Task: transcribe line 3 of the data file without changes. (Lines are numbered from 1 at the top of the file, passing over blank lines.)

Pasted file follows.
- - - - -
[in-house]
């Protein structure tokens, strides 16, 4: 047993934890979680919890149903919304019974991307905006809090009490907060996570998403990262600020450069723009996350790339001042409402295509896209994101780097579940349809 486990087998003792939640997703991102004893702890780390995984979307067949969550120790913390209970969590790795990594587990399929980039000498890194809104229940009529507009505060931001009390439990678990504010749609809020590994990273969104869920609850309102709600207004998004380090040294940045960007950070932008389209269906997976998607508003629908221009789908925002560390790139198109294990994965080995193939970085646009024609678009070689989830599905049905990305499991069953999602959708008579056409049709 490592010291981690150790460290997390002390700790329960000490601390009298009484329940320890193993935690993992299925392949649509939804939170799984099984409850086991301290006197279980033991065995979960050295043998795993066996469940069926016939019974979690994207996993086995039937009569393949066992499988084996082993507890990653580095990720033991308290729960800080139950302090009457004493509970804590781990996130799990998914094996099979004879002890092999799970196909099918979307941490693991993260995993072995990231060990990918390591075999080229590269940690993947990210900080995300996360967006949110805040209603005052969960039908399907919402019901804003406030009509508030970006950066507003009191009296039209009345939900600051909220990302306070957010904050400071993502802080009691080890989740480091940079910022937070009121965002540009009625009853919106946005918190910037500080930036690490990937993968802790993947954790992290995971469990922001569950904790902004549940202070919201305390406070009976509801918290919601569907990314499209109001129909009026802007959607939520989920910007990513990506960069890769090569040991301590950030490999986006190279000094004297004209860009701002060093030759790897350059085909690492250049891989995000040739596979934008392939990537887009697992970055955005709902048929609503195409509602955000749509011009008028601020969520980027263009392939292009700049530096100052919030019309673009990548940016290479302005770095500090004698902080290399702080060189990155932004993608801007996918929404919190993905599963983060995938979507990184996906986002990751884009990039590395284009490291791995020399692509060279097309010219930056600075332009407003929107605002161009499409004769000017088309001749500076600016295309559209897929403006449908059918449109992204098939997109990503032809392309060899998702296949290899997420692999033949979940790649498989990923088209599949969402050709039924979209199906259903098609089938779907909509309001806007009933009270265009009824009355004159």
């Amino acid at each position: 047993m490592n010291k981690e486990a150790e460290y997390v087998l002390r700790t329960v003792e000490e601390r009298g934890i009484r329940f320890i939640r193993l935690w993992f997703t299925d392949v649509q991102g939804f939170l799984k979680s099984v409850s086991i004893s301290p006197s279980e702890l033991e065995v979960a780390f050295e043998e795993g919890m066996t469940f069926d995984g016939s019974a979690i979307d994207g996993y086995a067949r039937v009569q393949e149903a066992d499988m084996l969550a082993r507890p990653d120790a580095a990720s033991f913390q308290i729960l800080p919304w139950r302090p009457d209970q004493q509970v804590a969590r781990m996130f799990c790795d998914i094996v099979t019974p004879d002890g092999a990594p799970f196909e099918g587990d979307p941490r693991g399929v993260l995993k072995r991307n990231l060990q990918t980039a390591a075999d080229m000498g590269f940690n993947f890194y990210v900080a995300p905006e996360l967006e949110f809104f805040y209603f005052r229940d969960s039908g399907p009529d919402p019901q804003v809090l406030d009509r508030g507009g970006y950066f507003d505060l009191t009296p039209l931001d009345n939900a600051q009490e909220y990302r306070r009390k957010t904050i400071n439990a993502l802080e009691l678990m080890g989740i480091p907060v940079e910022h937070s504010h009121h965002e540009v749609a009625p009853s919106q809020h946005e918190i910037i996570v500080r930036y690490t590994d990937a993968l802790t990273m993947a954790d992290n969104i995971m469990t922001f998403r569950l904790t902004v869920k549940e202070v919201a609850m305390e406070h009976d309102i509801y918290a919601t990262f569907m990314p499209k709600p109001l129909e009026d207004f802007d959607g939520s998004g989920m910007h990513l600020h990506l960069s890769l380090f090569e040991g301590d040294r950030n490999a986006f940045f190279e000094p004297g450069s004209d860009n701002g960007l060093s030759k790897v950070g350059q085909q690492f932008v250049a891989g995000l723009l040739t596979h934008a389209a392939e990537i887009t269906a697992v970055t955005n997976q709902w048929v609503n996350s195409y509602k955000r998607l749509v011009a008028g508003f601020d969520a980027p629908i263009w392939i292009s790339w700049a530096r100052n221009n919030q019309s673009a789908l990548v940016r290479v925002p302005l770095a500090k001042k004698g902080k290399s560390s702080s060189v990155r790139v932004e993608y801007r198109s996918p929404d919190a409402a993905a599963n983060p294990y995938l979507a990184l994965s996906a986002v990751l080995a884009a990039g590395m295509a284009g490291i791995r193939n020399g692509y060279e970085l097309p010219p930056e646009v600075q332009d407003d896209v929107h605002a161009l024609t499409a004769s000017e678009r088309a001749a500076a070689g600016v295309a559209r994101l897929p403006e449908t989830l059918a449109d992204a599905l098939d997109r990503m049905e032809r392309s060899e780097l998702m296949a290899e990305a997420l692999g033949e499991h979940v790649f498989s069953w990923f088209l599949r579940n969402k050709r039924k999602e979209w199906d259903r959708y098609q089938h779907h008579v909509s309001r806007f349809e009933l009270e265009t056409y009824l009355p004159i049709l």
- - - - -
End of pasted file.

């Amino acid at each position: 047993m490592n010291k981690e486990a150790e460290y997390v087998l002390r700790t329960v003792e000490e601390r009298g934890i009484r329940f320890i939640r193993l935690w993992f997703t299925d392949v649509q991102g939804f939170l799984k979680s099984v409850s086991i004893s301290p006197s279980e702890l033991e065995v979960a780390f050295e043998e795993g919890m066996t469940f069926d995984g016939s019974a979690i979307d994207g996993y086995a067949r039937v009569q393949e149903a066992d499988m084996l969550a082993r507890p990653d120790a580095a990720s033991f913390q308290i729960l800080p919304w139950r302090p009457d209970q004493q509970v804590a969590r781990m996130f799990c790795d998914i094996v099979t019974p004879d002890g092999a990594p799970f196909e099918g587990d979307p941490r693991g399929v993260l995993k072995r991307n990231l060990q990918t980039a390591a075999d080229m000498g590269f940690n993947f890194y990210v900080a995300p905006e996360l967006e949110f809104f805040y209603f005052r229940d969960s039908g399907p009529d919402p019901q804003v809090l406030d009509r508030g507009g970006y950066f507003d505060l009191t009296p039209l931001d009345n939900a600051q009490e909220y990302r306070r009390k957010t904050i400071n439990a993502l802080e009691l678990m080890g989740i480091p907060v940079e910022h937070s504010h009121h965002e540009v749609a009625p009853s919106q809020h946005e918190i910037i996570v500080r930036y690490t590994d990937a993968l802790t990273m993947a954790d992290n969104i995971m469990t922001f998403r569950l904790t902004v869920k549940e202070v919201a609850m305390e406070h009976d309102i509801y918290a919601t990262f569907m990314p499209k709600p109001l129909e009026d207004f802007d959607g939520s998004g989920m910007h990513l600020h990506l960069s890769l380090f090569e040991g301590d040294r950030n490999a986006f940045f190279e000094p004297g450069s004209d860009n701002g960007l060093s030759k790897v950070g350059q085909q690492f932008v250049a891989g995000l723009l040739t596979h934008a389209a392939e990537i887009t269906a697992v970055t955005n997976q709902w048929v609503n996350s195409y509602k955000r998607l749509v011009a008028g508003f601020d969520a980027p629908i263009w392939i292009s790339w700049a530096r100052n221009n919030q019309s673009a789908l990548v940016r290479v925002p302005l770095a500090k001042k004698g902080k290399s560390s702080s060189v990155r790139v932004e993608y801007r198109s996918p929404d919190a409402a993905a599963n983060p294990y995938l979507a990184l994965s996906a986002v990751l080995a884009a990039g590395m295509a284009g490291i791995r193939n020399g692509y060279e970085l097309p010219p930056e646009v600075q332009d407003d896209v929107h605002a161009l024609t499409a004769s000017e678009r088309a001749a500076a070689g600016v295309a559209r994101l897929p403006e449908t989830l059918a449109d992204a599905l098939d997109r990503m049905e032809r392309s060899e780097l998702m296949a290899e990305a997420l692999g033949e499991h979940v790649f498989s069953w990923f088209l599949r579940n969402k050709r039924k999602e979209w199906d259903r959708y098609q089938h779907h008579v909509s309001r806007f349809e009933l009270e265009t056409y009824l009355p004159i049709l």